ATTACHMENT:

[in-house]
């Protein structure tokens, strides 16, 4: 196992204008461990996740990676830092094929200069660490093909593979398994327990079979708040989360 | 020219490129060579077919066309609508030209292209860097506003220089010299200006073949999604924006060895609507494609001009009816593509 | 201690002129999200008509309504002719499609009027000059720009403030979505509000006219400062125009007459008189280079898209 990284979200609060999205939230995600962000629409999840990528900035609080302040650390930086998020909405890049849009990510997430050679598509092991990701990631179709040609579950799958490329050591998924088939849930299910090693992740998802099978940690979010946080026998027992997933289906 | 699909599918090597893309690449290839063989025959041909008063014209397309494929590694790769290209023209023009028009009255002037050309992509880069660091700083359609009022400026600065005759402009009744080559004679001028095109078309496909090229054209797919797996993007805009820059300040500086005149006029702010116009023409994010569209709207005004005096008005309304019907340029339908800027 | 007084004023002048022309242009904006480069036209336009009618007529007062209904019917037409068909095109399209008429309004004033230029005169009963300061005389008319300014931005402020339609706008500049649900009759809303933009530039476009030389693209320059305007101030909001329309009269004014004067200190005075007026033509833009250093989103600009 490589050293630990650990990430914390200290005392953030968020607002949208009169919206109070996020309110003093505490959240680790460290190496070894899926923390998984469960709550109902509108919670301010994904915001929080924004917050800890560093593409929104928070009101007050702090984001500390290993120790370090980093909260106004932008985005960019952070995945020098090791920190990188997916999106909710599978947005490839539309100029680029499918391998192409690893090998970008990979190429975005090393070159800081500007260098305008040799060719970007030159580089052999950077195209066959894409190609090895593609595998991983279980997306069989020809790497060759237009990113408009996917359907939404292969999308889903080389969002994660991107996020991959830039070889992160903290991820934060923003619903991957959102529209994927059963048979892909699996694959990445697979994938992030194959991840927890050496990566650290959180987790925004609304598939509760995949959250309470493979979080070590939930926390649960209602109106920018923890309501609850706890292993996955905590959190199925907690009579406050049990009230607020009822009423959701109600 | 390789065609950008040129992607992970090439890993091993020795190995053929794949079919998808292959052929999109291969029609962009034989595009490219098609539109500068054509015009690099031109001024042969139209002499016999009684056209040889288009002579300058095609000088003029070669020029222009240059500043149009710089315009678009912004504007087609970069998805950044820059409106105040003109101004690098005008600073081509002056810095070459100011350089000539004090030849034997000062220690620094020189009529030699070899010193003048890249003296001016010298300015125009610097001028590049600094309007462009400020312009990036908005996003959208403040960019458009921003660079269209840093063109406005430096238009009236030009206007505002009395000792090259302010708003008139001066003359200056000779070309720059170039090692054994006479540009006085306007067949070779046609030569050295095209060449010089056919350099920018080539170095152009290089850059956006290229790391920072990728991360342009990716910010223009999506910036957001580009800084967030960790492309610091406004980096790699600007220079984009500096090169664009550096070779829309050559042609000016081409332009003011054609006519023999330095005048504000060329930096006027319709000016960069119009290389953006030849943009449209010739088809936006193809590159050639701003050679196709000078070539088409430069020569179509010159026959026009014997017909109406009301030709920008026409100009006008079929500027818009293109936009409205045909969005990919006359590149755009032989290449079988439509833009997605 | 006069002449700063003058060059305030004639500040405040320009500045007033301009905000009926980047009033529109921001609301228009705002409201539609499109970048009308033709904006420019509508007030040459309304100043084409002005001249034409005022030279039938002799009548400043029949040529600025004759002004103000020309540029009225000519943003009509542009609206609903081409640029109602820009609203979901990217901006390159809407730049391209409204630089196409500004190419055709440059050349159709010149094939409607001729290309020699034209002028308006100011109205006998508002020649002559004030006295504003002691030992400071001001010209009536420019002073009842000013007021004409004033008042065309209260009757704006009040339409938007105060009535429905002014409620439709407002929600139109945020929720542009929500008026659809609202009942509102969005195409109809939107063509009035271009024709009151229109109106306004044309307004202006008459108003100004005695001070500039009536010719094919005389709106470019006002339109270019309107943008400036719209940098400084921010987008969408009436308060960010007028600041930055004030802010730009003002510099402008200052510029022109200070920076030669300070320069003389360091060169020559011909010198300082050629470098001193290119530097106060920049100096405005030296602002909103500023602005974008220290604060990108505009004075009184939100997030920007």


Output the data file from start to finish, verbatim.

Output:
[in-house]
């Protein structure tokens, strides 16, 4: 196992204008461990996740990676830092094929200069660490093909593979398994327990079979708040989360 | 020219490129060579077919066309609508030209292209860097506003220089010299200006073949999604924006060895609507494609001009009816593509 | 201690002129999200008509309504002719499609009027000059720009403030979505509000006219400062125009007459008189280079898209 990284979200609060999205939230995600962000629409999840990528900035609080302040650390930086998020909405890049849009990510997430050679598509092991990701990631179709040609579950799958490329050591998924088939849930299910090693992740998802099978940690979010946080026998027992997933289906 | 699909599918090597893309690449290839063989025959041909008063014209397309494929590694790769290209023209023009028009009255002037050309992509880069660091700083359609009022400026600065005759402009009744080559004679001028095109078309496909090229054209797919797996993007805009820059300040500086005149006029702010116009023409994010569209709207005004005096008005309304019907340029339908800027 | 007084004023002048022309242009904006480069036209336009009618007529007062209904019917037409068909095109399209008429309004004033230029005169009963300061005389008319300014931005402020339609706008500049649900009759809303933009530039476009030389693209320059305007101030909001329309009269004014004067200190005075007026033509833009250093989103600009 490589050293630990650990990430914390200290005392953030968020607002949208009169919206109070996020309110003093505490959240680790460290190496070894899926923390998984469960709550109902509108919670301010994904915001929080924004917050800890560093593409929104928070009101007050702090984001500390290993120790370090980093909260106004932008985005960019952070995945020098090791920190990188997916999106909710599978947005490839539309100029680029499918391998192409690893090998970008990979190429975005090393070159800081500007260098305008040799060719970007030159580089052999950077195209066959894409190609090895593609595998991983279980997306069989020809790497060759237009990113408009996917359907939404292969999308889903080389969002994660991107996020991959830039070889992160903290991820934060923003619903991957959102529209994927059963048979892909699996694959990445697979994938992030194959991840927890050496990566650290959180987790925004609304598939509760995949959250309470493979979080070590939930926390649960209602109106920018923890309501609850706890292993996955905590959190199925907690009579406050049990009230607020009822009423959701109600 | 390789065609950008040129992607992970090439890993091993020795190995053929794949079919998808292959052929999109291969029609962009034989595009490219098609539109500068054509015009690099031109001024042969139209002499016999009684056209040889288009002579300058095609000088003029070669020029222009240059500043149009710089315009678009912004504007087609970069998805950044820059409106105040003109101004690098005008600073081509002056810095070459100011350089000539004090030849034997000062220690620094020189009529030699070899010193003048890249003296001016010298300015125009610097001028590049600094309007462009400020312009990036908005996003959208403040960019458009921003660079269209840093063109406005430096238009009236030009206007505002009395000792090259302010708003008139001066003359200056000779070309720059170039090692054994006479540009006085306007067949070779046609030569050295095209060449010089056919350099920018080539170095152009290089850059956006290229790391920072990728991360342009990716910010223009999506910036957001580009800084967030960790492309610091406004980096790699600007220079984009500096090169664009550096070779829309050559042609000016081409332009003011054609006519023999330095005048504000060329930096006027319709000016960069119009290389953006030849943009449209010739088809936006193809590159050639701003050679196709000078070539088409430069020569179509010159026959026009014997017909109406009301030709920008026409100009006008079929500027818009293109936009409205045909969005990919006359590149755009032989290449079988439509833009997605 | 006069002449700063003058060059305030004639500040405040320009500045007033301009905000009926980047009033529109921001609301228009705002409201539609499109970048009308033709904006420019509508007030040459309304100043084409002005001249034409005022030279039938002799009548400043029949040529600025004759002004103000020309540029009225000519943003009509542009609206609903081409640029109602820009609203979901990217901006390159809407730049391209409204630089196409500004190419055709440059050349159709010149094939409607001729290309020699034209002028308006100011109205006998508002020649002559004030006295504003002691030992400071001001010209009536420019002073009842000013007021004409004033008042065309209260009757704006009040339409938007105060009535429905002014409620439709407002929600139109945020929720542009929500008026659809609202009942509102969005195409109809939107063509009035271009024709009151229109109106306004044309307004202006008459108003100004005695001070500039009536010719094919005389709106470019006002339109270019309107943008400036719209940098400084921010987008969408009436308060960010007028600041930055004030802010730009003002510099402008200052510029022109200070920076030669300070320069003389360091060169020559011909010198300082050629470098001193290119530097106060920049100096405005030296602002909103500023602005974008220290604060990108505009004075009184939100997030920007």